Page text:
I thought I would post a few reflections on the Biblical Theology II module – that’s the practical module of the HTC BT experience. Our four three-week seminars were addressing biblical theological questions (which the student must develop) on Marriage, the Spirit, the Nations and the City. In the final week of the seminar the student must present an outline for a methodological approach toward answering their question. Then, two of these must be fully written up as assessment papers. There follow my questions and a few brief thoughts:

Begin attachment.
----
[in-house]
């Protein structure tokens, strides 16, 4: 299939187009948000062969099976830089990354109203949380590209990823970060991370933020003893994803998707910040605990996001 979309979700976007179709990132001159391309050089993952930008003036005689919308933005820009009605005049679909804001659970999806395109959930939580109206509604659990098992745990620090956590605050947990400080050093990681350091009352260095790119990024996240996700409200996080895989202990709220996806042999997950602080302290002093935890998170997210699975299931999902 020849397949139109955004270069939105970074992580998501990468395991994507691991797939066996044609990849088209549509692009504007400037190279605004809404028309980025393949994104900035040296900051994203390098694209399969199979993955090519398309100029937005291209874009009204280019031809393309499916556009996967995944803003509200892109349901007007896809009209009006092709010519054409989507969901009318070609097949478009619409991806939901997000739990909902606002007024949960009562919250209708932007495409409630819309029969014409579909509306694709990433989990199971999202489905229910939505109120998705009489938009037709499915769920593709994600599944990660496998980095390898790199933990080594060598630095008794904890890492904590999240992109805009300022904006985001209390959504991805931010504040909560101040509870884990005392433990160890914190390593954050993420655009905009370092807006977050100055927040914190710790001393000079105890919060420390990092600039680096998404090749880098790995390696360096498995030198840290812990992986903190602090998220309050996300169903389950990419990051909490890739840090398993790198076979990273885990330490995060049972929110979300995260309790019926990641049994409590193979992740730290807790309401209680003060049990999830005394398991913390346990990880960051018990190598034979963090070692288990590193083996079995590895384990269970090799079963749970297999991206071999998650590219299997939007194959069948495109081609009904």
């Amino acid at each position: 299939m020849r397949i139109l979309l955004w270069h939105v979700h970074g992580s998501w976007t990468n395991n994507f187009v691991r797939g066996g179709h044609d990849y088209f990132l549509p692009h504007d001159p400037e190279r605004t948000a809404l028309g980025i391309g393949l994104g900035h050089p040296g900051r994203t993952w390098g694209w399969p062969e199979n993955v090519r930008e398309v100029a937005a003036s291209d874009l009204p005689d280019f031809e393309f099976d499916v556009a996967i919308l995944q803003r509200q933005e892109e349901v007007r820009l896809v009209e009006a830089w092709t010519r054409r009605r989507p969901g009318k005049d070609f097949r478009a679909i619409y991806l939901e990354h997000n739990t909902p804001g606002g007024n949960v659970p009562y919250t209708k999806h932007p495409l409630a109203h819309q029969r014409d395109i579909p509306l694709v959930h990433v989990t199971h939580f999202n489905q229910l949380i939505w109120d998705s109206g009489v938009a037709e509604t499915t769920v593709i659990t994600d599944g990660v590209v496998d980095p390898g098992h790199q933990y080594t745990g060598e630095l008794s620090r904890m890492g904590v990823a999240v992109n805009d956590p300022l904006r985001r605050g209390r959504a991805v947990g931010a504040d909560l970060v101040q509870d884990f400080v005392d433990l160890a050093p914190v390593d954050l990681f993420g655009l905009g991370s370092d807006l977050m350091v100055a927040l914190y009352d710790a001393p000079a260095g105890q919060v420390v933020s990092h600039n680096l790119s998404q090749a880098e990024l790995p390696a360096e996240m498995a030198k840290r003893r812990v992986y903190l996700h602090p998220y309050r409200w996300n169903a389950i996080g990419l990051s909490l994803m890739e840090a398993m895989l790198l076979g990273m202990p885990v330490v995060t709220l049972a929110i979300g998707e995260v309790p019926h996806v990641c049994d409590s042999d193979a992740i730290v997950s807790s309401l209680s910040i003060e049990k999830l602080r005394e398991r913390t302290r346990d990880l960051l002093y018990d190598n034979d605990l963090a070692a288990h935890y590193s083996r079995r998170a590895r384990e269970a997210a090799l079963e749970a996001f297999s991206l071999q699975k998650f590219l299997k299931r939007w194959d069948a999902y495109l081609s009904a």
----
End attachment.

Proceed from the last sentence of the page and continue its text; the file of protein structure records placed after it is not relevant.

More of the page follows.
Marriage. The question: ‘The Genesis creation narratives portray a foundational role for male-female relationships within the created order. Can biblical theology reconcile this with Jesus’ teaching on marriage and resurrection in the synoptics?’ Specifically in view here are Jesus’ words to the Saducees in Mark 12:18-27 (and parallels) to the effect that ‘in the resurrection men do not marry, women are not given in marriage…for they are like angels’ (my paraphrase of the synoptic variations). Some thoughts: interpreters who see marriage as simply transitory typology, fulfilled in the relationship between Christ and the Church, overlook (i) the relationship between male-female and the image of God in Gen 1:27, and (ii) the foundational statement in the creation narratives that it is ‘not good’ for the man to be alone, even before the Fall; this is answered by male-female relationships. As an aside, they often also reverse Paul’s metaphor in Eph 5 to say: look at your marriage and you’ll understand the greater truth of Christ and the Church, when in fact Paul is saying, look at Christ and the Church and then take that example back into your marriage. The Church sometimes comforts lonely single people by effectively saying ‘well, we’ll all be single in heaven!’ (the dreaded gift of singleness), whereas perhaps it is better to say ‘ the Lord will answer your loneliness with perfect companionship in the resurrection.’ The answer in a nutshell: the male-female complementarity that is fundamental to the constitution of humanity will continue in the New Earth, although it cannot be sufficiently depicted by the concept of human marriage institutions in this world. Being ‘like the angels’ means not being subject to mortality (this is clear in Luke’s account). It is not a reference to another (heavenly-ethereal) form of existence.